These arguments resonate with me. I do not place much faith in the so-called “deliverance” ministries which see demons in almost everyone, it seems, and blame sin on the “spirit” of whatever particular problem the person is having. This is contrary to what the Bible teaches. As Lightner further says, “‘Deliverance ministries’ usually stress the evil work of demons and their need to be cast out, whereas Scripture places the blame not on the demons but on individuals’ sins, such as evil speaking, backbiting, unbelief, lack of love, thanklessness, lust, and a host of other such sins. No biblical support exists for saying these sins are caused by demons--‘a demon of lust’ or ‘a demon of envy’ for example. Instead Christians are responsible for their sins, and they need to confess them and with God’s help forsake them. In other words, God places the responsibility for the sinful behavior not on Satan or his demons but on believers themselves.” (Angels, Satan, and Demons, p. 158). Furthermore, such ministries imply that special activities such as “warfare praying,” “spiritual mapping,” “identificational repentance,” “binding demonic forces” and so on are necessary to overcomethe evil influence and enable God to work in hearts and lives. We do not see these practices in the Bible. Does God need us to do those sorts of things before He can break the power of sin and save a person? I think not. We are commanded to be involved in preaching the Word and spreading the news about Jesus (Matt. 28:18-20; Acts 1:8). As people hear of their guilt under the law and the good news of salvation, it is the work of the Holy Spirit (John 16:7-11) the power of the Gospel (Rom. 1:16) that changes lives, not our involvement in the aforementioned activities. Again, Lightner comments, “Although...certainly not intentional, the spiritual warfare movement today has come perilously close to assuming God’s prerogative and relegating Him to watching people bind Satan and confront the powers of evil. This is at least how their beliefs and practices appear.” (Angels, Satan, and Demons, p. 152.)
Having said all that let me recognize two facts. First, I am not arrogant enough to think that I (or anyone else) know it all about these matters. We must be careful not to declare what is possible or impossible based only on our own personal experience or lack thereof. Second, there are many good scholars, ministers and missionaries who do believe that Christians, when confronted with a person who is demon possessed, may call upon God and in Jesus’ name seek to force the demon(s) to leave that person. Merrill Unger is such a one and in his book, Demons in the World Today, recounts several stories related by missionaries and others about how people were delivered from the influence of demons or actual demon possession. There are others who seem very grounded and legitimate who testify to their own personal involvement with such things and how they dealt with the situations. Such stories are difficult to simply dismiss as either imagination or fabrication. One big difference is that these people seem to not be seeking demons to cast out in some staged event, but rather they encounter them in everyday life and ministry and feel called and responsible to get involved.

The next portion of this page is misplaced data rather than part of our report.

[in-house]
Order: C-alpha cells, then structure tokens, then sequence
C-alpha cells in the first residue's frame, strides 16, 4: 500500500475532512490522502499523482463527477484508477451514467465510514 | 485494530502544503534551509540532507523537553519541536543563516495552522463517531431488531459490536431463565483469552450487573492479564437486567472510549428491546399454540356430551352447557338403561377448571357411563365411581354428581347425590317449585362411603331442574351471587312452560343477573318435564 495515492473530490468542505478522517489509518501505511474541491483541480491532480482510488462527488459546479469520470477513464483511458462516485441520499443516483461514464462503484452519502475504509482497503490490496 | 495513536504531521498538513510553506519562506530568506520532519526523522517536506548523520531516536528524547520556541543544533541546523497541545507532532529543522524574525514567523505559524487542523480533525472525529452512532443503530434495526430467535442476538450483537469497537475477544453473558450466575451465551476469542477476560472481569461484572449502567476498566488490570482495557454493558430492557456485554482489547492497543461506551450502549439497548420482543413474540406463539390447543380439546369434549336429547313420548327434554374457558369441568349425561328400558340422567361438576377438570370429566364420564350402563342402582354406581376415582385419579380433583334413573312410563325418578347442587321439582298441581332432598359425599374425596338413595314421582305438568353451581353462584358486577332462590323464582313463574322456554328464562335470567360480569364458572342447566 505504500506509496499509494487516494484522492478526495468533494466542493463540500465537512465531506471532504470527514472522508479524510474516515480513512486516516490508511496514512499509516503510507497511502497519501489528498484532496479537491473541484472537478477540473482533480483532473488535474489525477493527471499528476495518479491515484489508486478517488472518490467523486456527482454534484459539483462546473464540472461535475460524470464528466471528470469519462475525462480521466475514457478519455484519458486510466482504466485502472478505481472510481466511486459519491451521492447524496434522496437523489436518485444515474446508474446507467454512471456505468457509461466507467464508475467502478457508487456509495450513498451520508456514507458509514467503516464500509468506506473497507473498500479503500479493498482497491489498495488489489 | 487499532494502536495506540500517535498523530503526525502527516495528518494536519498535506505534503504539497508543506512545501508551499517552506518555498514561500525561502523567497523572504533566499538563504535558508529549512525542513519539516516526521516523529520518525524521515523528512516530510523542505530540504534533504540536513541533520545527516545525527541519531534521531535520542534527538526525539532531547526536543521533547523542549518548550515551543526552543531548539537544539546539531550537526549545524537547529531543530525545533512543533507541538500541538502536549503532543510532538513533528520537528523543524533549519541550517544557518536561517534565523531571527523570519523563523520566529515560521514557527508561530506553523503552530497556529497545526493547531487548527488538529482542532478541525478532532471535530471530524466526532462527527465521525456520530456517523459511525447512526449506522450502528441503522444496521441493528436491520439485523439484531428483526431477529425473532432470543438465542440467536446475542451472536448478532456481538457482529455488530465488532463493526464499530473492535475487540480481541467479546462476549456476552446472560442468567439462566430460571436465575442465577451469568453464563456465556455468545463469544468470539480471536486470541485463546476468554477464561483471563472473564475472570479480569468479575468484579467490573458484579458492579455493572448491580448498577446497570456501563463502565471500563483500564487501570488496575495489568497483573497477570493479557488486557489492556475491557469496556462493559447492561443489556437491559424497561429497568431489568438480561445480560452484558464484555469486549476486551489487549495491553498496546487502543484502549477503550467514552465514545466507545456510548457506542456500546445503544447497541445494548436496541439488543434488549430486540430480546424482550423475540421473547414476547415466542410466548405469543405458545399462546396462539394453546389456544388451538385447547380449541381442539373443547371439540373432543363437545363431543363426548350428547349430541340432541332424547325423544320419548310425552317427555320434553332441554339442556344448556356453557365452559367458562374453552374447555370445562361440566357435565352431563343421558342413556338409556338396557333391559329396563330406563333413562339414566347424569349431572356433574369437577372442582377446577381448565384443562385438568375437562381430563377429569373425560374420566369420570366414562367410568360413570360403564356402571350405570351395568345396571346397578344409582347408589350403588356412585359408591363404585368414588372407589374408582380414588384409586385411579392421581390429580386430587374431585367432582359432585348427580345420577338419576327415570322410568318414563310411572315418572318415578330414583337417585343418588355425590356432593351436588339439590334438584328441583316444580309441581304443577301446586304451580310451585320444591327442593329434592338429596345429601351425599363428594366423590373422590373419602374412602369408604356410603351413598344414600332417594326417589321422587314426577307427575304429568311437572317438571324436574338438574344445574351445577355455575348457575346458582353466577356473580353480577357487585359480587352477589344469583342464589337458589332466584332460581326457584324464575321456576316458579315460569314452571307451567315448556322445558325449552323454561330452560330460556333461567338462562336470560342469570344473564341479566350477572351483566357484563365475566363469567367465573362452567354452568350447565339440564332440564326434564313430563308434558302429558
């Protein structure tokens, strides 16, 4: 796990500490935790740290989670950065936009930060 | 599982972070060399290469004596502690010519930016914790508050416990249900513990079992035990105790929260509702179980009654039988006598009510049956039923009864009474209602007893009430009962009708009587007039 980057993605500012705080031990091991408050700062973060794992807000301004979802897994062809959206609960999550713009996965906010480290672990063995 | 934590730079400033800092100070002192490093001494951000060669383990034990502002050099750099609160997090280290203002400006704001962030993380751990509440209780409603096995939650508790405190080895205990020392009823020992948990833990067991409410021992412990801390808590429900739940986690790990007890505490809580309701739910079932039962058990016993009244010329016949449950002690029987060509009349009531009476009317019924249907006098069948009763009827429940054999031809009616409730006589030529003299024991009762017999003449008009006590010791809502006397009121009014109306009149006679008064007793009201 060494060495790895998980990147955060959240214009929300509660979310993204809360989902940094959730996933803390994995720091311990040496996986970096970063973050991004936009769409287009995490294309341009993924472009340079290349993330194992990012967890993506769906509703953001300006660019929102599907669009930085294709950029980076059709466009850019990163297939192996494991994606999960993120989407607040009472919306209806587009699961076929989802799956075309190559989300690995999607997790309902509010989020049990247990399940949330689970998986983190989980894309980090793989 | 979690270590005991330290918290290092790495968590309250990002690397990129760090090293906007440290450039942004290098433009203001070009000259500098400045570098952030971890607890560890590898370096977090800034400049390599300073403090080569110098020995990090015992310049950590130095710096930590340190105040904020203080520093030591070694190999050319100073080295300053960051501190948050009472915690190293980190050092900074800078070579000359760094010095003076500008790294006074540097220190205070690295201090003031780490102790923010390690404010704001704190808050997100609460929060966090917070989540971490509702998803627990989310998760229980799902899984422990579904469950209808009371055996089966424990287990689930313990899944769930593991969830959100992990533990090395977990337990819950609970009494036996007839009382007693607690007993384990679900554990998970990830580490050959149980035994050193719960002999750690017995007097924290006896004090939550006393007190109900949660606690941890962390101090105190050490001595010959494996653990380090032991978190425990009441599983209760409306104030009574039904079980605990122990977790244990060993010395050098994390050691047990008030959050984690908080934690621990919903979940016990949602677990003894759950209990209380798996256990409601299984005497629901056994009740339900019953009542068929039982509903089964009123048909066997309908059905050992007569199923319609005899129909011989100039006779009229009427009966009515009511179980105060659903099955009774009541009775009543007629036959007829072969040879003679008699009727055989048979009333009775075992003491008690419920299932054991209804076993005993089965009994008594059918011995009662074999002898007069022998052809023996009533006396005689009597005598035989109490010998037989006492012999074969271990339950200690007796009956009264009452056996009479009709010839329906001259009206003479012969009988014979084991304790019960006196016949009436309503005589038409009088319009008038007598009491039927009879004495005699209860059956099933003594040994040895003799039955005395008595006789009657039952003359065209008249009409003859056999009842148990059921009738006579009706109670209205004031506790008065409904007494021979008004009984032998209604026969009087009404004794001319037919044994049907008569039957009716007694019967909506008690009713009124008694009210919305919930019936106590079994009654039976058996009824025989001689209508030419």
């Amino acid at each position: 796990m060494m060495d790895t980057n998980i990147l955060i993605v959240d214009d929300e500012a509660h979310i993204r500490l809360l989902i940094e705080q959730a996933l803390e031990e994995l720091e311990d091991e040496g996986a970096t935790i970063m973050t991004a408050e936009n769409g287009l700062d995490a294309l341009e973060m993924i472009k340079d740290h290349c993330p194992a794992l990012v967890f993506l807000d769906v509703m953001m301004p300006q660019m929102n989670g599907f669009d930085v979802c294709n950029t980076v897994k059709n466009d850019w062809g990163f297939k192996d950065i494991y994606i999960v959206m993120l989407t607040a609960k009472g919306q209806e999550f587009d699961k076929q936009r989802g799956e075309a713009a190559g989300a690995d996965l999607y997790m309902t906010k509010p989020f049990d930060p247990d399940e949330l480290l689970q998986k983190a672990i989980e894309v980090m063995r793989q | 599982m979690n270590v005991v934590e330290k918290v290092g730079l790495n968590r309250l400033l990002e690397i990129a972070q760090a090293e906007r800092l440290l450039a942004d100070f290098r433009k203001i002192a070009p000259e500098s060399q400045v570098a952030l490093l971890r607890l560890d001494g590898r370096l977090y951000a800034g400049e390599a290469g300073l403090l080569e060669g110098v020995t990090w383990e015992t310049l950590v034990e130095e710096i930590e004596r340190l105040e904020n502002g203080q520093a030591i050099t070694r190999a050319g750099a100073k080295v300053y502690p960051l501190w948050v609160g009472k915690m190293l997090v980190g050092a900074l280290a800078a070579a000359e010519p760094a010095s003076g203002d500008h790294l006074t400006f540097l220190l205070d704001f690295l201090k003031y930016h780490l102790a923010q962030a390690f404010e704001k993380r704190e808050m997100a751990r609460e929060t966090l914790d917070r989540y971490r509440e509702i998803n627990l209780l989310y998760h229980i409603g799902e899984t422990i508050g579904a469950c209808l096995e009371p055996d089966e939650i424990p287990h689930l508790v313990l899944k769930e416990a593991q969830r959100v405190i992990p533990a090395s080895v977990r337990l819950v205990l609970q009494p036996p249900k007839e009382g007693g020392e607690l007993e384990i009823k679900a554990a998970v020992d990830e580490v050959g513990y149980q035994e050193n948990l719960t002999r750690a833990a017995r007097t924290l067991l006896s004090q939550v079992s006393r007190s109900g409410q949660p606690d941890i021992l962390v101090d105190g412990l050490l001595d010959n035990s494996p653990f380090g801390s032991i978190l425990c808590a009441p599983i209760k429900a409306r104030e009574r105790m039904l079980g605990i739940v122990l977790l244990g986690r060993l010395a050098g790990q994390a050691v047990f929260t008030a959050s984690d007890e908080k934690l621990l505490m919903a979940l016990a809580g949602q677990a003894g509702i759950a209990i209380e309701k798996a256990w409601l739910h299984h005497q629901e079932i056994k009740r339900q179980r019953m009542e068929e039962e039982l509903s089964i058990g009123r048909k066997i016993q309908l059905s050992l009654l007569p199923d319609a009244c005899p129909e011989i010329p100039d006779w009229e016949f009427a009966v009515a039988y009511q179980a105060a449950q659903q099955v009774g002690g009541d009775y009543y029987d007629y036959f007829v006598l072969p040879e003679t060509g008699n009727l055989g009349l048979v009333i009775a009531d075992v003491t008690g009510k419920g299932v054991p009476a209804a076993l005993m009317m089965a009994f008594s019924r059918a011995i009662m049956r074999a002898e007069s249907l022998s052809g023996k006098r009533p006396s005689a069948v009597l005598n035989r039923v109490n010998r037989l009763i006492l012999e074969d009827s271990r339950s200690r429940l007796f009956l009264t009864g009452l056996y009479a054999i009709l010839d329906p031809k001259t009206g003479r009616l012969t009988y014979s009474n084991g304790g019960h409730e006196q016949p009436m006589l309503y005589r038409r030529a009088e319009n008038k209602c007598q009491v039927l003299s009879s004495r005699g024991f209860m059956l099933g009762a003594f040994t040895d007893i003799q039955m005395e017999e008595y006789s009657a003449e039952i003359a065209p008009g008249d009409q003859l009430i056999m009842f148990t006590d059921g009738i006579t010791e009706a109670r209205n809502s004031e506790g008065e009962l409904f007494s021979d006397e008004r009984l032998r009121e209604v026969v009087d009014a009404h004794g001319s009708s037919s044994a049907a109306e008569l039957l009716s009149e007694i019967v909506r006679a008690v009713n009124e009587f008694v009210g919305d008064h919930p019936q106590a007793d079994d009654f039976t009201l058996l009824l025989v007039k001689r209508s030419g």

As you can see this is a difficult subject to get a handle on because good Christians sincerely disagree, mainly about how to apply certain scripture passages. There may come a day when I face demonic oppression or possession head on and I will need to revise my opinion. I freely admit my ignorance of such things and I am open to correction. But for now, my own conclusion is that, without any personal experience in this area, I will adhere to the fact that the Bible is largely silent about Christians dealing with demons. There is certainly such a thing as spiritual warfare. But what are our responsibilities in this warfare? Robert Lightner mentions three passages that speak of opposing Satan and his minions. One is Ephesians 6:10-20 which speaks of the armor of God which will protect us from the forces of evil. Another is James 4:7-10 which tells us resist the devil by submitting and drawing near to God in humility and obedience. The last is I Peter 5:6-9 which again calls for an attitude of submission and humility to the Lord as well as depending on Him to handle our needs. Lightner concludes, “Each of us must ‘resist the devil’ personally. No one can do it for us, not even someone engaged in so-called deliverance ministry. We cannot do it for someone else. We need not learn the names of demons harassing us or others. Nor can we bind Satan for no such authority has ever been given to us. Even Jesus did not bind Satan when he tempted Him to sin. Satan is a defeated foe and so are his demons. His and their defeat was accomplished at Calvary. It is not God’s will that Satan be bound now. But he will be bound for the one thousand years of Christ’s millennial reign (Rev. 20:1-3). Afterward he will be released for a short time and then will be thrown into the lake of fire prepared for him and his angels (20:7-10)” (Angels, Satan, and Demons, pp. 159-61).
These wicked beings are real and they are active. They hate and oppose God and, likewise, they hate and oppose the people who serve Him. In comparison to us, these enemies have great power and that normally would be cause for us to be fearful of what they might do to us if given a chance. But as we conclude I would like to point out and quote a verse from I John to remind us of a very reassuring fact. In 4:4 the beloved apostle writes, “You are of God, little children, and have overcome them, because He who is in you is greater than he who is in the world.”
God is not in competition with these fallen angels as if they are His equals. He allows them to be free and work their evil for now but He is completely sovereign over them and they know it. We need to let this fact and also the knowledge of God’s care for us and protection of us and presence in us be a source of comfort as we consider the great warfare being waged between the forces of God and the forces of Satan. We need to remember that in the end, believers in Jesus Christ are on the winning side.